DOJ Policy Background

The Glencore compliance certifications did not come out of the blue. In March 2022, Kenneth A. Polite Jr., Assistant Attorney General for the Criminal Division, discussed the merits of such a certification. See Assistant Attorney General Kenneth A. Polite Jr. Delivers Remarks at NYU Law's Program on Corporate Compliance and Enforcement (PCCE), March 25, 2022. Polite reiterated well-established DOJ guidance regarding compliance programs, noting that DOJ expected companies to implement programs that are well-designed, adequately resourced and empowered to function effectively, and work in practice. Illustrating the importance of corporate compliance officials, Polite emphasized that DOJ wants to see CCOs and senior company leadership—not outside counsel—leading compliance presentations to the DOJ and demonstrating knowledge and ownership of the compliance program.

Regarding compliance certifications, Polite said that DOJ would consider requiring CCOs and CEOs to certify that all reports submitted during the term of a settlement are true, accurate, and complete. He added that when a monitor is imposed, DOJ would not also require companies to provide annual self-reports, as these would be duplicative of the monitor's work, but that "in instances where a monitor is not imposed," DOJ would "consider requiring that the CEO and the CCO ... also ... certify ... all compliance reports submitted." Certification would not be "punitive in nature," but rather would be "a new tool in the arsenal" of compliance professionals. A former corporate CCO himself, Polite characterized the measure as a way to ensure that compliance professionals had the stature in the corporate structure and received the resources and compliance-related information needed for their organization to meet its compliance obligations.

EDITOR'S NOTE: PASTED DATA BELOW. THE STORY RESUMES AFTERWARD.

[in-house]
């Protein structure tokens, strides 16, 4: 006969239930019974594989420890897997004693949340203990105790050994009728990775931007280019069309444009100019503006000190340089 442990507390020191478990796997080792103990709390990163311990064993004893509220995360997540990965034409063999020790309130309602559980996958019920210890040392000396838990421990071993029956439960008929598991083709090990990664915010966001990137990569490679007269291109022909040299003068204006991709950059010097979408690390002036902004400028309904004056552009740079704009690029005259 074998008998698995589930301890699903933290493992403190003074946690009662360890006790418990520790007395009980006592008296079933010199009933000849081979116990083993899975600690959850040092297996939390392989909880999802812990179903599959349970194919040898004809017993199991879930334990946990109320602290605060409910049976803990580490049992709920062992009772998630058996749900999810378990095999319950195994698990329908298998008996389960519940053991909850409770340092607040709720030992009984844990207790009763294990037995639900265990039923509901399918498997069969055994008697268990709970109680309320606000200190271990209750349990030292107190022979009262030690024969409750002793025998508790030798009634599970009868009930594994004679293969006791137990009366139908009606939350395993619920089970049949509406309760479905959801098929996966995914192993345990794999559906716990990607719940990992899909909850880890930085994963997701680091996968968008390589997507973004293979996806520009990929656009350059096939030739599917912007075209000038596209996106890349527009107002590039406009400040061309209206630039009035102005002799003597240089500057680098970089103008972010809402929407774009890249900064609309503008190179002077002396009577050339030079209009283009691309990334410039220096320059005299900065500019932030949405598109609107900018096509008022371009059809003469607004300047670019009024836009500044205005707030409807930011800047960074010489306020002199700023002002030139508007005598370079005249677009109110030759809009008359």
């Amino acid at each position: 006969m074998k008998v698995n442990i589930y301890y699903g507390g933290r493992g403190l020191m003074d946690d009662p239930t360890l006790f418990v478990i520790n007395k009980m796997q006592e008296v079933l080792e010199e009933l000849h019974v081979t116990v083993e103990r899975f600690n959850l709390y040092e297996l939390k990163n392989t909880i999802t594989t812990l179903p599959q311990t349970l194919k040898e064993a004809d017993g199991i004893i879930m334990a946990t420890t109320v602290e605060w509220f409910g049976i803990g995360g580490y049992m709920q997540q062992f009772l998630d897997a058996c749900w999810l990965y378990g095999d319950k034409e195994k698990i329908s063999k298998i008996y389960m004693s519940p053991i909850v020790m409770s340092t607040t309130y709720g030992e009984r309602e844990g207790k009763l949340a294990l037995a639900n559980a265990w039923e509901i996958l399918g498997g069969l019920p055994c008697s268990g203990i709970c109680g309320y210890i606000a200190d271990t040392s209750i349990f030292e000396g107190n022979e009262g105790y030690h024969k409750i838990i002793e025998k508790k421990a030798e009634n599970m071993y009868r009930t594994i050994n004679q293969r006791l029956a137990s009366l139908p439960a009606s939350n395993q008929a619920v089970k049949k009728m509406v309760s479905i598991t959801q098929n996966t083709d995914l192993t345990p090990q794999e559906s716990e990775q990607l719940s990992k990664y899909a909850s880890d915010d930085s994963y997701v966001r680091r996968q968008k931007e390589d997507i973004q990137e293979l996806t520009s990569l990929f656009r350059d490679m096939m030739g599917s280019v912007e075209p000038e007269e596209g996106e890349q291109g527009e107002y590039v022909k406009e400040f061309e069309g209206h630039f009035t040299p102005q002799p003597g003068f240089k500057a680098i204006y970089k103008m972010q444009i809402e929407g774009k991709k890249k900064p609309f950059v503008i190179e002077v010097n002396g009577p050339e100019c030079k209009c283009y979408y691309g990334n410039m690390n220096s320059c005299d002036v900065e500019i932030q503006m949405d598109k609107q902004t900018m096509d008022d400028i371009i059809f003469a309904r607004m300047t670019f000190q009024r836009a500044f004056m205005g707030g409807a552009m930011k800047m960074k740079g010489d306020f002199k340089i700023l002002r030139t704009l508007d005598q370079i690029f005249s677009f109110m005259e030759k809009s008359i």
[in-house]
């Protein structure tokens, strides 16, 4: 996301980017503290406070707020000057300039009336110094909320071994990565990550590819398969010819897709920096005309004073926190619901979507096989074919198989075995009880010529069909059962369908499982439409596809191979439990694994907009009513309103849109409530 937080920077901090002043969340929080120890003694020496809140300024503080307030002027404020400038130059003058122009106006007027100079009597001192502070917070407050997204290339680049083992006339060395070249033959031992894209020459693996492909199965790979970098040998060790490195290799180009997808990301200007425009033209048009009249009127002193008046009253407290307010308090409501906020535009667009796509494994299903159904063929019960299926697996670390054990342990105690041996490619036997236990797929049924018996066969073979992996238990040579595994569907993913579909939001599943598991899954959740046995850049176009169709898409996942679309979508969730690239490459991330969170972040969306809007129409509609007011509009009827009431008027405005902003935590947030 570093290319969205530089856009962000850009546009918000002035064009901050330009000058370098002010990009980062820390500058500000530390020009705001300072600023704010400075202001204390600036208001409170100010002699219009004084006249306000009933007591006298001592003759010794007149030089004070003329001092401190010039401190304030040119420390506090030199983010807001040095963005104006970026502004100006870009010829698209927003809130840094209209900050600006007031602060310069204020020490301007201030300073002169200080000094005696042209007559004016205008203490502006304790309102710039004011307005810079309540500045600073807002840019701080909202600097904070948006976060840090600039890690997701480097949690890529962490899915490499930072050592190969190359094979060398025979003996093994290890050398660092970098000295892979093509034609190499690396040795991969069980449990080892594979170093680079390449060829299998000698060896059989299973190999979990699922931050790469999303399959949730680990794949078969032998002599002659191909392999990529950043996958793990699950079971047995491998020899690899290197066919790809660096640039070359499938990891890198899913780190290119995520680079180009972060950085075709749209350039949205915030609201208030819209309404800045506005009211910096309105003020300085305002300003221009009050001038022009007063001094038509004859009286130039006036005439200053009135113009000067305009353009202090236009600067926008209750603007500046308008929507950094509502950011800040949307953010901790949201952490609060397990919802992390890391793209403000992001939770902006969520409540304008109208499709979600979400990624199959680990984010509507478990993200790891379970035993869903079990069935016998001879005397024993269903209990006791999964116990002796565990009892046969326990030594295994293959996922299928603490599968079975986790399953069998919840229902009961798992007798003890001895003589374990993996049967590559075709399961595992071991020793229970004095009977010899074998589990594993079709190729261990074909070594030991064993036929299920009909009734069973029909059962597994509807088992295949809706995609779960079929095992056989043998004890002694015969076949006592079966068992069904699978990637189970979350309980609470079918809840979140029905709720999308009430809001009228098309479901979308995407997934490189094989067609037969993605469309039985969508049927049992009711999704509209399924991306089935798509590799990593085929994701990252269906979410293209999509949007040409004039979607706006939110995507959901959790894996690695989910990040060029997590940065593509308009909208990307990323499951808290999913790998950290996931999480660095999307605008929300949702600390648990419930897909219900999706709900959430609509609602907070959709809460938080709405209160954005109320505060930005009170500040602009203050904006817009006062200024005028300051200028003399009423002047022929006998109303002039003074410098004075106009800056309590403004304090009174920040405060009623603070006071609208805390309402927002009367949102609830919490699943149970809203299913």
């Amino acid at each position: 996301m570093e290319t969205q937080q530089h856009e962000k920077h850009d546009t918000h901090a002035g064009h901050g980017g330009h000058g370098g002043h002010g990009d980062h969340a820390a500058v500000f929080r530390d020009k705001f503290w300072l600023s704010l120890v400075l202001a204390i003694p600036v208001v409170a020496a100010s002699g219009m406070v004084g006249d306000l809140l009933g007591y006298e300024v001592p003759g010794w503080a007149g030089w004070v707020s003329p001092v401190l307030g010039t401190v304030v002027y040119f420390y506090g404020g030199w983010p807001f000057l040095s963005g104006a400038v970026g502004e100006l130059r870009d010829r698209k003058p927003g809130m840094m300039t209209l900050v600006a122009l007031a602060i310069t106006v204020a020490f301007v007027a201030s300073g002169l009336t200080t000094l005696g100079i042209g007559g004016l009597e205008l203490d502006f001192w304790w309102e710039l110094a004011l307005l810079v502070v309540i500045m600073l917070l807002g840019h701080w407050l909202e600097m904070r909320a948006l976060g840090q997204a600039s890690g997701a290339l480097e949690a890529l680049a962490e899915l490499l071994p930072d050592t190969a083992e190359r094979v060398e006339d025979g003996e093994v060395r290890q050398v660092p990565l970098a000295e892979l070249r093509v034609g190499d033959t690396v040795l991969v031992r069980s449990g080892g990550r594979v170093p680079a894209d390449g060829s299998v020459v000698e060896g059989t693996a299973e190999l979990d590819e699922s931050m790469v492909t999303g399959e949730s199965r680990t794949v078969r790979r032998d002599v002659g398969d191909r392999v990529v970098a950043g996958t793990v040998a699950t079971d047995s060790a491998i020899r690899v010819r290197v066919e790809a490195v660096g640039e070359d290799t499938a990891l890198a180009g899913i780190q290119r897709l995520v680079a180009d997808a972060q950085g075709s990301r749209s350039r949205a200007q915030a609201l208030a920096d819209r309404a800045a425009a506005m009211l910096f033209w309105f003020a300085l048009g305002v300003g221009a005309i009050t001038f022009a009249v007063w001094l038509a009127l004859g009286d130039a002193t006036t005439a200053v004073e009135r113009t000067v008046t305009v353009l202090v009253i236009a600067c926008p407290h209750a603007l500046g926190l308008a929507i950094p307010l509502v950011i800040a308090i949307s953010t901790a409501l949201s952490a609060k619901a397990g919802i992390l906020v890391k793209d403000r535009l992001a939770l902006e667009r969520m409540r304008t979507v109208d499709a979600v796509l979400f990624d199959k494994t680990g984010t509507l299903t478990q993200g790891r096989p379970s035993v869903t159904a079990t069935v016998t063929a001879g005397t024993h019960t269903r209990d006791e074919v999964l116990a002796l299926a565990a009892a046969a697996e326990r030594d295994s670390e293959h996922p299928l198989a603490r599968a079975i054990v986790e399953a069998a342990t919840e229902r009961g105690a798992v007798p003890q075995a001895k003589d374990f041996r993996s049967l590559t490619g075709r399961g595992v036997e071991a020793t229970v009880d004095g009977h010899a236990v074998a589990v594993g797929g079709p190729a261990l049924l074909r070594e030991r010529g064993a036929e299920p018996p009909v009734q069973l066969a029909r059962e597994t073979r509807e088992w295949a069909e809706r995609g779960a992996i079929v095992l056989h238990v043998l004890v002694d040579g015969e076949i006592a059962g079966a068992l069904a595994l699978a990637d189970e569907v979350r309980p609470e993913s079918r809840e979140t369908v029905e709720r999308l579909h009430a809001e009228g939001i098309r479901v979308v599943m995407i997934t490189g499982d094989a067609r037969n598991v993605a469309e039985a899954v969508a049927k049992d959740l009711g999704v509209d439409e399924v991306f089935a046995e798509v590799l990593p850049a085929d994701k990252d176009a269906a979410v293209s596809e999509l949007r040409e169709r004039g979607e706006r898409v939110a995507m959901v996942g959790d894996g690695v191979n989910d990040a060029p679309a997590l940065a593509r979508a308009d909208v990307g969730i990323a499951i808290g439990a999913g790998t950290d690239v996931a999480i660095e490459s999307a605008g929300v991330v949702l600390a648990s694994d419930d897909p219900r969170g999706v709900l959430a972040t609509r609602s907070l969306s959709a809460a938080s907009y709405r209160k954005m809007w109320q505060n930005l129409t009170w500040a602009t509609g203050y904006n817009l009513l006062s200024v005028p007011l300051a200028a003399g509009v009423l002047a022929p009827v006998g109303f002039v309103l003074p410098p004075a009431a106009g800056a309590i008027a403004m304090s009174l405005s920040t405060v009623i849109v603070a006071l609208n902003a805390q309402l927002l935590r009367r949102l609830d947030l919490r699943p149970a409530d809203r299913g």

Certifications in the context of a plea agreement raise an obvious concern—that a CEO or CCO might be held responsible, and found to have lied, for a compliance deficiency with which they were unfamiliar or over which they had little or no control. Exposure of CCOs to potential liability has been a source of concern for some time, as reflected in a February 2020 report calling for clearer limits around liability for corporate compliance officials. See Compliance Committee of the New York City Bar Association, Report on Chief Compliance Officer Liability in the Financial Sector, February 2020.

Polite sought to downplay the risk to corporate officers, saying that it was limited to cases of knowing misstatements as to compliance efforts: "[i]f there is a knowing misrepresentation on the part of the CEO or CCO[,] that could certainly result in some form of personal liability; we might also, depending on the circumstances, consider a misrepresentation in one of those certifications, or a failure to provide such a certification, a breach of the corporation's obligation under the agreement." Interestingly, the Glencore certification requirement is in tension with an important aspect of Polite's March 2022 remarks. He indicated that certifications would be required when a monitorship was not deemed necessary. Yet in the case of Glencore, the government required both a monitorship and CEO/CCO certifications. DOJ did not publicly explain why both were required.

On May 26, 2022, at an anti-money laundering conference shortly after the Glencore agreements became public, Deputy Attorney General Lisa Monaco reiterated that the purpose of the certification requirement is to empower compliance officers. According to news reports (a written version of the speech is not yet available), Monaco said that the CCO/ CEO certification would help ensure that CCOs were reporting directly to the board about what the company was doing to meet its compliance obligations. Requiring both the CEO and CCO to certify compliance efforts would incentivize a focus on compliance needs and efforts.

In June 2022 remarks, Lauren Kootman, Assistant Chief in DOJ's Corporate Enforcement, Compliance, and Policy Unit, likewise emphasized that compliance certifications are intended to empower, not punish, CCOs, and indicated that "[t]he certifications are going to be incorporated into every— most likely—into every resolution," according to news reports.